- One of the biggest adjustments NBA rookies have to make is keeping up with the physicality of the NBA.
- That adjustment can be challenging, as the schedule can leave little time for rookies to work on their bodies.
- It can take years before young NBA players are fully adjusted to the physicality of the league.
- There is also a mental adjustment that rookies must make in the NBA that can make staying on the floor even tougher.
When NBA rookies enter the league, they face many challenges – learning the playbook, cracking the rotation, living on their own, and handling the season’s travel demands, to name a few.
But perhaps the greatest challenge rookies face is the one of the most basic aspects of basketball – physically keeping up on the court.
This isn’t breaking news to anyone in the NBA, but it remains one of the roadblocks in developing rookies. The NBA world believes experience is crucial in developing young players, but in order to get meaningful experience, they have to be able to handle themselves on the court, and the physicality of the NBA is a true hurdle.
Brooklyn Nets 19-year-old rookie center Jarrett Allen’s answer about the physical adjustment spoke volumes.
“Playing against grown men, yeah,” he said, laughing, before a mid-January game against the San Antonio Spurs. “It [is] definitely tough.”
Age can be a major factor.
The one-and-done culture in college basketball has played a part in this struggle. Increasingly, 18-, 19-, and 20-year-old players are leaving the college ranks to join the NBA to play against bigger, older, faster, and stronger players. Young players’ skills can be immediately evident, but their bodies, like their games, need to be refined over time.
“I think my rookie year I wasn’t ready, I wasn’t ready physically,” Memphis Grizzlies point guard Mike Conley said. “Being able to have a whole summer just concentrating on my body, concentrating on the areas that I knew – trial and error – that I needed to get better at allowed me to make the next season stronger and just build on that.”
Milwaukee Bucks GM Jon Horst compared the physical preparation of some of the Bucks’ recent rookies. Forward Giannis Antetokounmpo and big man Thon Maker both entered the league at 19 years old, talented, but raw. Horst described them as “balls of clay,” being physically moulded game by game, month by month, even still now.
Meanwhile, Bucks guard Malcolm Brogdon, the 2017 Rookie of the Year, was a four-year college player. Horst said Brogdon, at 22, was ready to play right away.
“[Young players], they’re just kinda trying to get to that point where they can physically keep up in this league throughout an entire season,” Horst said. “It’s a hard thing to do.”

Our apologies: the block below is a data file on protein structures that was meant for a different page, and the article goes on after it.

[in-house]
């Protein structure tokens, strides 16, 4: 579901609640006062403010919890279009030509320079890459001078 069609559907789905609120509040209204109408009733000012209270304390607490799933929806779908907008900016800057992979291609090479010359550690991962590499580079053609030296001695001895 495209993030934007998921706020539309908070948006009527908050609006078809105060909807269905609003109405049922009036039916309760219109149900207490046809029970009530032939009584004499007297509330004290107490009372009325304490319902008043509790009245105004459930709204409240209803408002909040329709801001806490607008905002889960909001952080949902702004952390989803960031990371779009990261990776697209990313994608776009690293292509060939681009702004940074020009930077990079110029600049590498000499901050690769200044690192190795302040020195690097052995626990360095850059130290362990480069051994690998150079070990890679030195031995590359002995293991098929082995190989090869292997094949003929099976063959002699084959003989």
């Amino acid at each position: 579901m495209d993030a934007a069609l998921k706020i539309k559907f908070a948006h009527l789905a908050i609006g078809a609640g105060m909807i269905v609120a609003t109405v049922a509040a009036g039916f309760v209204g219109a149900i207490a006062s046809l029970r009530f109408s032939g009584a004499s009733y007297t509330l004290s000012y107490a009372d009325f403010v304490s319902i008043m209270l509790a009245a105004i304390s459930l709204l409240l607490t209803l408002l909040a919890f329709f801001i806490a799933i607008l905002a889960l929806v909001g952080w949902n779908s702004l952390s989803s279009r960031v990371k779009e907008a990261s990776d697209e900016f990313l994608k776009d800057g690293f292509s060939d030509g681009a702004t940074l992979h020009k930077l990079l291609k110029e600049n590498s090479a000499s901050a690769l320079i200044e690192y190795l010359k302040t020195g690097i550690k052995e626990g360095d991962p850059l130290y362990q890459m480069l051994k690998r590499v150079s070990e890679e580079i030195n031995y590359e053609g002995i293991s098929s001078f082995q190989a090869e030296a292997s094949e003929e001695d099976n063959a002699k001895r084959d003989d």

To Jay Hernandez, a player development coach on the Orlando Magic, it goes beyond simply matching up with other players – it’s about learning how athletic other players are. For instance, a rookie guard may be able to match up against another guard, but they also have to learn to match up with the best athletes at other positions. For instance, a point guard may be able beat his man off the dribble, but he has to learn just how quickly help defenders can arrive.
The 82-game NBA schedule plays a big part, too. Like Conley, Horst said players have to save physical work for the offseason, because the regular season is simply too hectic.
“When you’re in the season, it’s really about maintaining,” Horst said. “It’s really hard, you just play so many minutes in so many games. It’s really hard to actually add a lot of strength and muscle and mass during a season.”
There’s a mental component, too.
Hernandez noted that in January, NBA rookies have already played more games than they would in a college season. There is a physical toll that all players pay, but for rookies, that mental adjustment makes it tougher.
“You get most tired when you’re thinking too much, your brain is working in overdrive, so that’s what happens to a lot of rookies,” Hernandez said. “They tend to be thinking about a lot of things at once. And obviously, the game is different, so you end up burning a lot of energy.”
Philadelphia 76ers guard J.J. Redick said that the game is so fast that long layoffs even leave him feeling a little behind.
“Even, like, coming back for preseason workouts, because I don’t play pickup during the summer, the first couple preseason games you gotta adjust,” he said.
Redick, however, said he thinks rookies can pick that up quicker than most people would expect/ Like Hernandez, he said the mental fatigue can take years to master.
“I think the thing that is sort of prevalent for any rookie … is making the adjustment to playing 82 games and playing essentially three to four games a week,” he said. “That takes a toll on your body and mind. The rookie wall to me is a real thing. There are certain times throughout the season where it’s hard to muster that energy that you have on Game 1 or a game after three days rest. There’s just certain games where you gotta create your own energy and it just doesn’t come as naturally. And not just rookies, I think sometimes young players, they don’t know how to do that yet.”
Player development is a balancing act in the NBA. Players can benefit from experience and from sitting out, learning hands-on or learning from afar. But there is no true method for mastering the basic aspect of the game – getting up and down the court and competing with other players.
“Some guys come in, they’re ready to rock, their bodies are just ready for the NBA, and it’s a quicker transition,” Horst said. “Other guys have to really work on their bodies so they can kinda keep up physically.”
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